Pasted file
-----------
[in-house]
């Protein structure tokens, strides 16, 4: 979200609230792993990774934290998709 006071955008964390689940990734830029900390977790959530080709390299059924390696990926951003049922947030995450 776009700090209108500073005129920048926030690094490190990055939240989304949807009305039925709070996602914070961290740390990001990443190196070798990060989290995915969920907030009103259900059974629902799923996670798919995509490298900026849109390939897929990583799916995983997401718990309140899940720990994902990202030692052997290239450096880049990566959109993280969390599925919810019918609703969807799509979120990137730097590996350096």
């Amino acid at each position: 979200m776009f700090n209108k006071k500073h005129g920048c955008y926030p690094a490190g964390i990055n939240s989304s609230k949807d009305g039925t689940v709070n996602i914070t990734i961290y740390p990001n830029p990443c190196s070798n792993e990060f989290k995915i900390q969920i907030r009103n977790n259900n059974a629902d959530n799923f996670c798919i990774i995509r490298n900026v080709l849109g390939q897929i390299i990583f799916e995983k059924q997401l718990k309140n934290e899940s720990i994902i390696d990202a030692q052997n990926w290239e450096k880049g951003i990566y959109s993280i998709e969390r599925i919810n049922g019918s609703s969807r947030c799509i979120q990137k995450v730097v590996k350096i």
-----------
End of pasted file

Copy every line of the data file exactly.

[in-house]
């Protein structure tokens, strides 16, 4: 979200609230792993990774934290998709 006071955008964390689940990734830029900390977790959530080709390299059924390696990926951003049922947030995450 776009700090209108500073005129920048926030690094490190990055939240989304949807009305039925709070996602914070961290740390990001990443190196070798990060989290995915969920907030009103259900059974629902799923996670798919995509490298900026849109390939897929990583799916995983997401718990309140899940720990994902990202030692052997290239450096880049990566959109993280969390599925919810019918609703969807799509979120990137730097590996350096």
């Amino acid at each position: 979200m776009f700090n209108k006071k500073h005129g920048c955008y926030p690094a490190g964390i990055n939240s989304s609230k949807d009305g039925t689940v709070n996602i914070t990734i961290y740390p990001n830029p990443c190196s070798n792993e990060f989290k995915i900390q969920i907030r009103n977790n259900n059974a629902d959530n799923f996670c798919i990774i995509r490298n900026v080709l849109g390939q897929i390299i990583f799916e995983k059924q997401l718990k309140n934290e899940s720990i994902i390696d990202a030692q052997n990926w290239e450096k880049g951003i990566y959109s993280i998709e969390r599925i919810n049922g019918s609703s969807r947030c799509i979120q990137k995450v730097v590996k350096i």